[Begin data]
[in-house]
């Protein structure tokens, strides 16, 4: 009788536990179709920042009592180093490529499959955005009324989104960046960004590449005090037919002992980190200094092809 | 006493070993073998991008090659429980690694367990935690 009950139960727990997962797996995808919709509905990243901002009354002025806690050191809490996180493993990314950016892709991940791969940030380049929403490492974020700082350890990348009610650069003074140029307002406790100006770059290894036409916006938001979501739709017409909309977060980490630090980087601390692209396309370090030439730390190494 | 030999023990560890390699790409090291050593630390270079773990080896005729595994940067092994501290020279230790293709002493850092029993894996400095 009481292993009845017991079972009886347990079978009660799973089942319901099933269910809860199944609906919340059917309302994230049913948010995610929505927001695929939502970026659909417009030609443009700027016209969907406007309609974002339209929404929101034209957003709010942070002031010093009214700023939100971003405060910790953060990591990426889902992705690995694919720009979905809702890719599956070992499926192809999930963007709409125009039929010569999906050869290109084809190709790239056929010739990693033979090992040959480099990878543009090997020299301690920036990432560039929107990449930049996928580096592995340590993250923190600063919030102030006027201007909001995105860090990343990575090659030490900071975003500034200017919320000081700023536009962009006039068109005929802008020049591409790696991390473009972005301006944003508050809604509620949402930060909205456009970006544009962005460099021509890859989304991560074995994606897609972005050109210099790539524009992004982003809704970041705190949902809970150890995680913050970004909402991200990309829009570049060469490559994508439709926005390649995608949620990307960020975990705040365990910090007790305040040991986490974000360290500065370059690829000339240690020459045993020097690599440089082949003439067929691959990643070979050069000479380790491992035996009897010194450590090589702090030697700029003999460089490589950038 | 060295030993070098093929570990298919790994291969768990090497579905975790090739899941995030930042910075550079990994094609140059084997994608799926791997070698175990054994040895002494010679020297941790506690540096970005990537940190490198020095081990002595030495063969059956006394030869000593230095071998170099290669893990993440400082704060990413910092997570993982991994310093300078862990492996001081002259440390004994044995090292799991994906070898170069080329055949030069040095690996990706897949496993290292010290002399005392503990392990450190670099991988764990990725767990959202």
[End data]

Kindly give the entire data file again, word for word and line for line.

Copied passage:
[in-house]
């Protein structure tokens, strides 16, 4: 009788536990179709920042009592180093490529499959955005009324989104960046960004590449005090037919002992980190200094092809 | 006493070993073998991008090659429980690694367990935690 009950139960727990997962797996995808919709509905990243901002009354002025806690050191809490996180493993990314950016892709991940791969940030380049929403490492974020700082350890990348009610650069003074140029307002406790100006770059290894036409916006938001979501739709017409909309977060980490630090980087601390692209396309370090030439730390190494 | 030999023990560890390699790409090291050593630390270079773990080896005729595994940067092994501290020279230790293709002493850092029993894996400095 009481292993009845017991079972009886347990079978009660799973089942319901099933269910809860199944609906919340059917309302994230049913948010995610929505927001695929939502970026659909417009030609443009700027016209969907406007309609974002339209929404929101034209957003709010942070002031010093009214700023939100971003405060910790953060990591990426889902992705690995694919720009979905809702890719599956070992499926192809999930963007709409125009039929010569999906050869290109084809190709790239056929010739990693033979090992040959480099990878543009090997020299301690920036990432560039929107990449930049996928580096592995340590993250923190600063919030102030006027201007909001995105860090990343990575090659030490900071975003500034200017919320000081700023536009962009006039068109005929802008020049591409790696991390473009972005301006944003508050809604509620949402930060909205456009970006544009962005460099021509890859989304991560074995994606897609972005050109210099790539524009992004982003809704970041705190949902809970150890995680913050970004909402991200990309829009570049060469490559994508439709926005390649995608949620990307960020975990705040365990910090007790305040040991986490974000360290500065370059690829000339240690020459045993020097690599440089082949003439067929691959990643070979050069000479380790491992035996009897010194450590090589702090030697700029003999460089490589950038 | 060295030993070098093929570990298919790994291969768990090497579905975790090739899941995030930042910075550079990994094609140059084997994608799926791997070698175990054994040895002494010679020297941790506690540096970005990537940190490198020095081990002595030495063969059956006394030869000593230095071998170099290669893990993440400082704060990413910092997570993982991994310093300078862990492996001081002259440390004994044995090292799991994906070898170069080329055949030069040095690996990706897949496993290292010290002399005392503990392990450190670099991988764990990725767990959202």